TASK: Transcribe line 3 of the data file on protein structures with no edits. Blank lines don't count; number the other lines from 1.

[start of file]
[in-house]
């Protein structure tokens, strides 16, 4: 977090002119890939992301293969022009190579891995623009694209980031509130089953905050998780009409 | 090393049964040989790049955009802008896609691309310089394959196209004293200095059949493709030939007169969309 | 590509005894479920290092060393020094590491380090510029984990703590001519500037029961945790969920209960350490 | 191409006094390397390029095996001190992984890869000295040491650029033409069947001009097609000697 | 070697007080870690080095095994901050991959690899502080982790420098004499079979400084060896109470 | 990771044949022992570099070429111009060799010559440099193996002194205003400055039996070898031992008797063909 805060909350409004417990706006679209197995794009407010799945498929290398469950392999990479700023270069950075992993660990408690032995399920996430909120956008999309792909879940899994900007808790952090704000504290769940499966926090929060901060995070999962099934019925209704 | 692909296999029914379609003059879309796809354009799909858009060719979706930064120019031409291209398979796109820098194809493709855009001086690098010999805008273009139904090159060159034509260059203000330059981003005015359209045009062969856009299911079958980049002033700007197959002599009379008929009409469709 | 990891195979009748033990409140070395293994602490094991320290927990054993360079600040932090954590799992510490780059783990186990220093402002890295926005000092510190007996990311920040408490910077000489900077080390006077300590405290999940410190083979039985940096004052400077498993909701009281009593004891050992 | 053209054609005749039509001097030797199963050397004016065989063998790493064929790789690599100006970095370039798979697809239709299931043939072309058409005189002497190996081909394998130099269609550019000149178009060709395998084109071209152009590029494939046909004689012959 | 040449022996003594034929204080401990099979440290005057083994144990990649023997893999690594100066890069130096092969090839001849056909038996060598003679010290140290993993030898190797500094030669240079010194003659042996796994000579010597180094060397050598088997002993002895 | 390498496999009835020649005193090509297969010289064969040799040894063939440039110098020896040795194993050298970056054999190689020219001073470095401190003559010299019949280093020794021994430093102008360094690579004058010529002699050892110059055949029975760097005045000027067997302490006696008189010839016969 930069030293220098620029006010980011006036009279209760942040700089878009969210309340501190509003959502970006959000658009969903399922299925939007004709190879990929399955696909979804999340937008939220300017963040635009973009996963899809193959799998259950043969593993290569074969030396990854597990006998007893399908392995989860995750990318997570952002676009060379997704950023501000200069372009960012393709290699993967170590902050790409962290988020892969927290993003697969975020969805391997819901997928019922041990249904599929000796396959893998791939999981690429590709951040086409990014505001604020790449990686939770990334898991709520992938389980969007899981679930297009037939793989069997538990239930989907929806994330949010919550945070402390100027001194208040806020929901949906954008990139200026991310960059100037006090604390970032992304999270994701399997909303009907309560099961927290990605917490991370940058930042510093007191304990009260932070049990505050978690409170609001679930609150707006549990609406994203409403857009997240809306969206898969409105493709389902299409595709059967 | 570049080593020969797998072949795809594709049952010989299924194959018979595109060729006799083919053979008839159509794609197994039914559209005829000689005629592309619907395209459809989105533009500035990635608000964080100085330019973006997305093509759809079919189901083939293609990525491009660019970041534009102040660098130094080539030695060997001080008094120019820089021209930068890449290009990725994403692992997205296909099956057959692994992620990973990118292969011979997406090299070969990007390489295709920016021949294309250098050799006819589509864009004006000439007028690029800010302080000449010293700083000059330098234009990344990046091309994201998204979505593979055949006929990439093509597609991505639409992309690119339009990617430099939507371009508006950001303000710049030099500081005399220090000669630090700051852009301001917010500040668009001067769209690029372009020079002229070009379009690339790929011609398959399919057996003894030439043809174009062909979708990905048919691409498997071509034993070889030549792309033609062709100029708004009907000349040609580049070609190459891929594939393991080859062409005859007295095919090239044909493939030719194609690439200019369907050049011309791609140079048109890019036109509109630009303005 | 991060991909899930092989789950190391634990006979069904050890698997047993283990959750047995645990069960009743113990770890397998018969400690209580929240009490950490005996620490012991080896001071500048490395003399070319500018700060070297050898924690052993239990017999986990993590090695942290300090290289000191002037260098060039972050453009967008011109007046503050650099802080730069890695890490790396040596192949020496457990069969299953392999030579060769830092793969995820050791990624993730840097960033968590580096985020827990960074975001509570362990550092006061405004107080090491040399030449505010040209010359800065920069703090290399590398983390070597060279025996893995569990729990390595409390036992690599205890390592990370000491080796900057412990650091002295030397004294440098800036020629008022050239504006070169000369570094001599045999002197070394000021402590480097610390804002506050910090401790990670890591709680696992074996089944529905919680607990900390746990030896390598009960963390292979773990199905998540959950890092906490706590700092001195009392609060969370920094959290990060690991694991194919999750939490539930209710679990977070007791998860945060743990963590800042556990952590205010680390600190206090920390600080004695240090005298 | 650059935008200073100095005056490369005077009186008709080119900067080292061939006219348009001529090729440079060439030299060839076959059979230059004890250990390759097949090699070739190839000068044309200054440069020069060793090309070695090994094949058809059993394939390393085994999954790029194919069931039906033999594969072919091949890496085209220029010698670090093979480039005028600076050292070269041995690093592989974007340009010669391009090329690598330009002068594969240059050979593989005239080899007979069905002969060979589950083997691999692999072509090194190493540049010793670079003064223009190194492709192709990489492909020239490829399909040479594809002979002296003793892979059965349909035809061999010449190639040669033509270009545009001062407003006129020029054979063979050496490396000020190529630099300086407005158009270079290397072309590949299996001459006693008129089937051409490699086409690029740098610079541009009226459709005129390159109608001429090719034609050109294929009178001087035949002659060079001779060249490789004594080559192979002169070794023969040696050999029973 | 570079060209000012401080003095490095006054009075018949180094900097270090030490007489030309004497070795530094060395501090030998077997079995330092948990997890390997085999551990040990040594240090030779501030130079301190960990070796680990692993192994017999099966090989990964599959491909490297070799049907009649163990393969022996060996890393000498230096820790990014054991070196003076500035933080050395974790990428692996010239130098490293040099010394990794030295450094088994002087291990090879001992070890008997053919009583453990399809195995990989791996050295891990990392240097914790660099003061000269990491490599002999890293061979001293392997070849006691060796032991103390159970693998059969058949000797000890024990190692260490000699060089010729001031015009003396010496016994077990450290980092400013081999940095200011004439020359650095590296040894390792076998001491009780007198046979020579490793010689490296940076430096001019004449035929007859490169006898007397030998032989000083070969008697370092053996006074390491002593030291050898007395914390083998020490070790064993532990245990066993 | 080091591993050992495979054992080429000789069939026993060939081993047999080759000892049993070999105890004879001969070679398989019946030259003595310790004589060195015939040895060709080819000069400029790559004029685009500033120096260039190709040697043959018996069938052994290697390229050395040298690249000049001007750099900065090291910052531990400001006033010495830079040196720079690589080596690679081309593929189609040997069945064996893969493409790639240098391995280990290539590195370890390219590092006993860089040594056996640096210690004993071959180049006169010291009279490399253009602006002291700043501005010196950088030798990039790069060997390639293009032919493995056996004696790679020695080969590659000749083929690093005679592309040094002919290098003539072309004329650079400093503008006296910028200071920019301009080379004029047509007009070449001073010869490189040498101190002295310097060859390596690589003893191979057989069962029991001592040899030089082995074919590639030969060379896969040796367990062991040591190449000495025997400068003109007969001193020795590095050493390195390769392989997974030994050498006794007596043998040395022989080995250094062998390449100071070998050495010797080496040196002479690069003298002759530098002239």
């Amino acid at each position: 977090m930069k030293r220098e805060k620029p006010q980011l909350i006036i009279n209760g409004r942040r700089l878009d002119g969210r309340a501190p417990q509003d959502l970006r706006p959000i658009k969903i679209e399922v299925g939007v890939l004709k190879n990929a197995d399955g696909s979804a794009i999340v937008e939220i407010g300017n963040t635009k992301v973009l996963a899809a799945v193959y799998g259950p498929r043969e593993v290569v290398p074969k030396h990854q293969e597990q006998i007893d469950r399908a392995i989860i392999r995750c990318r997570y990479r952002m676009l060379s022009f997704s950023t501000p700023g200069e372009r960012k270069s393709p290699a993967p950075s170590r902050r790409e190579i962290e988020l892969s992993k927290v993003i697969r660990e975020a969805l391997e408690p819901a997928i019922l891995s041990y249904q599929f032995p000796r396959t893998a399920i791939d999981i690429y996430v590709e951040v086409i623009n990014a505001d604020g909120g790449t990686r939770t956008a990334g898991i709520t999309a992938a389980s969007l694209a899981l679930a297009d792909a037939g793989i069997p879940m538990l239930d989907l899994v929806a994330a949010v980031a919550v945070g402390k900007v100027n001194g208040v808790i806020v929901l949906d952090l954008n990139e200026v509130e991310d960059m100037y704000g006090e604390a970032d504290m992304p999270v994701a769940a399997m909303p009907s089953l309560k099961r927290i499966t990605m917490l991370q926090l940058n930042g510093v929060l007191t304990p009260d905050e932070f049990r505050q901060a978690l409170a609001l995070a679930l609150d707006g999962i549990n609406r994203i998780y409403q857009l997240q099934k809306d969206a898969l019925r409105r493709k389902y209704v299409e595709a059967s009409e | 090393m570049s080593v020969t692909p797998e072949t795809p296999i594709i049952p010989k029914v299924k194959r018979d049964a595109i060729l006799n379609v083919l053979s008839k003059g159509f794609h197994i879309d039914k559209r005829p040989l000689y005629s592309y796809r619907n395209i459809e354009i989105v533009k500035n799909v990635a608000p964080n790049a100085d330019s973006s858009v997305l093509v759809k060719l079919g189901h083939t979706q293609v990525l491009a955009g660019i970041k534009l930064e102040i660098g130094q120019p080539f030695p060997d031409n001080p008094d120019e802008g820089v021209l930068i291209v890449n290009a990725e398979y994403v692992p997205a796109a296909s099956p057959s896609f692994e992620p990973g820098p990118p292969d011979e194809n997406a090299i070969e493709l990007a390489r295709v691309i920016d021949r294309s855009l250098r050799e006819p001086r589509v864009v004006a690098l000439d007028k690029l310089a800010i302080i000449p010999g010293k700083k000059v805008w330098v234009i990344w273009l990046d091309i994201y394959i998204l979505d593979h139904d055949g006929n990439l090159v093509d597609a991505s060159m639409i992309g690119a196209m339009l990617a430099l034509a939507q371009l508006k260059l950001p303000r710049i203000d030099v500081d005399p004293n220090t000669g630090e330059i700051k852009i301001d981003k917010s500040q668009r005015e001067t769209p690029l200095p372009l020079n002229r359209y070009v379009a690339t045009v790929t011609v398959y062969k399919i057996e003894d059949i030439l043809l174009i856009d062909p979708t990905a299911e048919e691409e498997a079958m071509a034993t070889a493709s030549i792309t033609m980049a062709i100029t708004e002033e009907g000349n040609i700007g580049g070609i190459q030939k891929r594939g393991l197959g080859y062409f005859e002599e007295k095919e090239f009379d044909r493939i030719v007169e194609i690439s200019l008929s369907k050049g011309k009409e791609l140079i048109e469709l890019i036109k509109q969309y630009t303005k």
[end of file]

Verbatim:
């Amino acid at each position: 977090m930069k030293r220098e805060k620029p006010q980011l909350i006036i009279n209760g409004r942040r700089l878009d002119g969210r309340a501190p417990q509003d959502l970006r706006p959000i658009k969903i679209e399922v299925g939007v890939l004709k190879n990929a197995d399955g696909s979804a794009i999340v937008e939220i407010g300017n963040t635009k992301v973009l996963a899809a799945v193959y799998g259950p498929r043969e593993v290569v290398p074969k030396h990854q293969e597990q006998i007893d469950r399908a392995i989860i392999r995750c990318r997570y990479r952002m676009l060379s022009f997704s950023t501000p700023g200069e372009r960012k270069s393709p290699a993967p950075s170590r902050r790409e190579i962290e988020l892969s992993k927290v993003i697969r660990e975020a969805l391997e408690p819901a997928i019922l891995s041990y249904q599929f032995p000796r396959t893998a399920i791939d999981i690429y996430v590709e951040v086409i623009n990014a505001d604020g909120g790449t990686r939770t956008a990334g898991i709520t999309a992938a389980s969007l694209a899981l679930a297009d792909a037939g793989i069997p879940m538990l239930d989907l899994v929806a994330a949010v980031a919550v945070g402390k900007v100027n001194g208040v808790i806020v929901l949906d952090l954008n990139e200026v509130e991310d960059m100037y704000g006090e604390a970032d504290m992304p999270v994701a769940a399997m909303p009907s089953l309560k099961r927290i499966t990605m917490l991370q926090l940058n930042g510093v929060l007191t304990p009260d905050e932070f049990r505050q901060a978690l409170a609001l995070a679930l609150d707006g999962i549990n609406r994203i998780y409403q857009l997240q099934k809306d969206a898969l019925r409105r493709k389902y209704v299409e595709a059967s009409e | 090393m570049s080593v020969t692909p797998e072949t795809p296999i594709i049952p010989k029914v299924k194959r018979d049964a595109i060729l006799n379609v083919l053979s008839k003059g159509f794609h197994i879309d039914k559209r005829p040989l000689y005629s592309y796809r619907n395209i459809e354009i989105v533009k500035n799909v990635a608000p964080n790049a100085d330019s973006s858009v997305l093509v759809k060719l079919g189901h083939t979706q293609v990525l491009a955009g660019i970041k534009l930064e102040i660098g130094q120019p080539f030695p060997d031409n001080p008094d120019e802008g820089v021209l930068i291209v890449n290009a990725e398979y994403v692992p997205a796109a296909s099956p057959s896609f692994e992620p990973g820098p990118p292969d011979e194809n997406a090299i070969e493709l990007a390489r295709v691309i920016d021949r294309s855009l250098r050799e006819p001086r589509v864009v004006a690098l000439d007028k690029l310089a800010i302080i000449p010999g010293k700083k000059v805008w330098v234009i990344w273009l990046d091309i994201y394959i998204l979505d593979h139904d055949g006929n990439l090159v093509d597609a991505s060159m639409i992309g690119a196209m339009l990617a430099l034509a939507q371009l508006k260059l950001p303000r710049i203000d030099v500081d005399p004293n220090t000669g630090e330059i700051k852009i301001d981003k917010s500040q668009r005015e001067t769209p690029l200095p372009l020079n002229r359209y070009v379009a690339t045009v790929t011609v398959y062969k399919i057996e003894d059949i030439l043809l174009i856009d062909p979708t990905a299911e048919e691409e498997a079958m071509a034993t070889a493709s030549i792309t033609m980049a062709i100029t708004e002033e009907g000349n040609i700007g580049g070609i190459q030939k891929r594939g393991l197959g080859y062409f005859e002599e007295k095919e090239f009379d044909r493939i030719v007169e194609i690439s200019l008929s369907k050049g011309k009409e791609l140079i048109e469709l890019i036109k509109q969309y630009t303005k």